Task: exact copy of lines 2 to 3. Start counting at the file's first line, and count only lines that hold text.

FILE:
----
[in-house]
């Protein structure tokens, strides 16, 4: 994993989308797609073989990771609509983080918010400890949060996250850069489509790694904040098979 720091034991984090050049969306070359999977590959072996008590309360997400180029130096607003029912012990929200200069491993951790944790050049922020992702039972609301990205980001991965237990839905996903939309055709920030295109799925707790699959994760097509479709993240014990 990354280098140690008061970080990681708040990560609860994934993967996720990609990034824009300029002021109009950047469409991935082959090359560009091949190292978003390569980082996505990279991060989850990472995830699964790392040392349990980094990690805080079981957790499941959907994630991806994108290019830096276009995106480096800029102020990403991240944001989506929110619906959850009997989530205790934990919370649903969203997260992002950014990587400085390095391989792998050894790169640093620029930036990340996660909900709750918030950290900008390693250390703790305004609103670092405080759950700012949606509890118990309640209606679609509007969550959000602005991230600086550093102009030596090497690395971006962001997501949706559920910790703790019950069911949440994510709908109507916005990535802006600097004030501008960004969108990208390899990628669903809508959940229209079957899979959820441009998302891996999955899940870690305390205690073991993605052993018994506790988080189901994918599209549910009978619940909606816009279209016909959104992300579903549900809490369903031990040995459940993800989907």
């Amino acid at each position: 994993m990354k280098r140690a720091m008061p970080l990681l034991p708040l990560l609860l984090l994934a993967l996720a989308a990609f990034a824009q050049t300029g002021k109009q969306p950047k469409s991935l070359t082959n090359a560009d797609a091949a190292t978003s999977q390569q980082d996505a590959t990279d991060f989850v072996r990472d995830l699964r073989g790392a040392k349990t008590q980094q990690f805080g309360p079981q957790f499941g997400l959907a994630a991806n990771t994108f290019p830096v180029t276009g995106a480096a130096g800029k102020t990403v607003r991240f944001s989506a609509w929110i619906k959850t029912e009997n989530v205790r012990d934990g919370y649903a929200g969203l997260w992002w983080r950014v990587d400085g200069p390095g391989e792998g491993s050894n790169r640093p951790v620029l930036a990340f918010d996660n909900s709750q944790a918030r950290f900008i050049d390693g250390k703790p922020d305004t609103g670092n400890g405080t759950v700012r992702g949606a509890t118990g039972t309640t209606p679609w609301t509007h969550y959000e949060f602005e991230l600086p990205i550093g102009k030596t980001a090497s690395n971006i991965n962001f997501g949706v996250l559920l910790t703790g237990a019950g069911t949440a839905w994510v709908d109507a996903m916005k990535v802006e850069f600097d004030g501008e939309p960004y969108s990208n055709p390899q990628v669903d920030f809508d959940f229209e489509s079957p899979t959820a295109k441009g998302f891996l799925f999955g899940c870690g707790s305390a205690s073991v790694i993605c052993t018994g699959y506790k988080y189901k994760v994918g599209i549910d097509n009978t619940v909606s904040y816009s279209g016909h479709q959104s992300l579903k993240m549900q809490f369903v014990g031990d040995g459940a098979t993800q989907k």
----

């Protein structure tokens, strides 16, 4: 994993989308797609073989990771609509983080918010400890949060996250850069489509790694904040098979 720091034991984090050049969306070359999977590959072996008590309360997400180029130096607003029912012990929200200069491993951790944790050049922020992702039972609301990205980001991965237990839905996903939309055709920030295109799925707790699959994760097509479709993240014990 990354280098140690008061970080990681708040990560609860994934993967996720990609990034824009300029002021109009950047469409991935082959090359560009091949190292978003390569980082996505990279991060989850990472995830699964790392040392349990980094990690805080079981957790499941959907994630991806994108290019830096276009995106480096800029102020990403991240944001989506929110619906959850009997989530205790934990919370649903969203997260992002950014990587400085390095391989792998050894790169640093620029930036990340996660909900709750918030950290900008390693250390703790305004609103670092405080759950700012949606509890118990309640209606679609509007969550959000602005991230600086550093102009030596090497690395971006962001997501949706559920910790703790019950069911949440994510709908109507916005990535802006600097004030501008960004969108990208390899990628669903809508959940229209079957899979959820441009998302891996999955899940870690305390205690073991993605052993018994506790988080189901994918599209549910009978619940909606816009279209016909959104992300579903549900809490369903031990040995459940993800989907």
């Amino acid at each position: 994993m990354k280098r140690a720091m008061p970080l990681l034991p708040l990560l609860l984090l994934a993967l996720a989308a990609f990034a824009q050049t300029g002021k109009q969306p950047k469409s991935l070359t082959n090359a560009d797609a091949a190292t978003s999977q390569q980082d996505a590959t990279d991060f989850v072996r990472d995830l699964r073989g790392a040392k349990t008590q980094q990690f805080g309360p079981q957790f499941g997400l959907a994630a991806n990771t994108f290019p830096v180029t276009g995106a480096a130096g800029k102020t990403v607003r991240f944001s989506a609509w929110i619906k959850t029912e009997n989530v205790r012990d934990g919370y649903a929200g969203l997260w992002w983080r950014v990587d400085g200069p390095g391989e792998g491993s050894n790169r640093p951790v620029l930036a990340f918010d996660n909900s709750q944790a918030r950290f900008i050049d390693g250390k703790p922020d305004t609103g670092n400890g405080t759950v700012r992702g949606a509890t118990g039972t309640t209606p679609w609301t509007h969550y959000e949060f602005e991230l600086p990205i550093g102009k030596t980001a090497s690395n971006i991965n962001f997501g949706v996250l559920l910790t703790g237990a019950g069911t949440a839905w994510v709908d109507a996903m916005k990535v802006e850069f600097d004030g501008e939309p960004y969108s990208n055709p390899q990628v669903d920030f809508d959940f229209e489509s079957p899979t959820a295109k441009g998302f891996l799925f999955g899940c870690g707790s305390a205690s073991v790694i993605c052993t018994g699959y506790k988080y189901k994760v994918g599209i549910d097509n009978t619940v909606s904040y816009s279209g016909h479709q959104s992300l579903k993240m549900q809490f369903v014990g031990d040995g459940a098979t993800q989907k």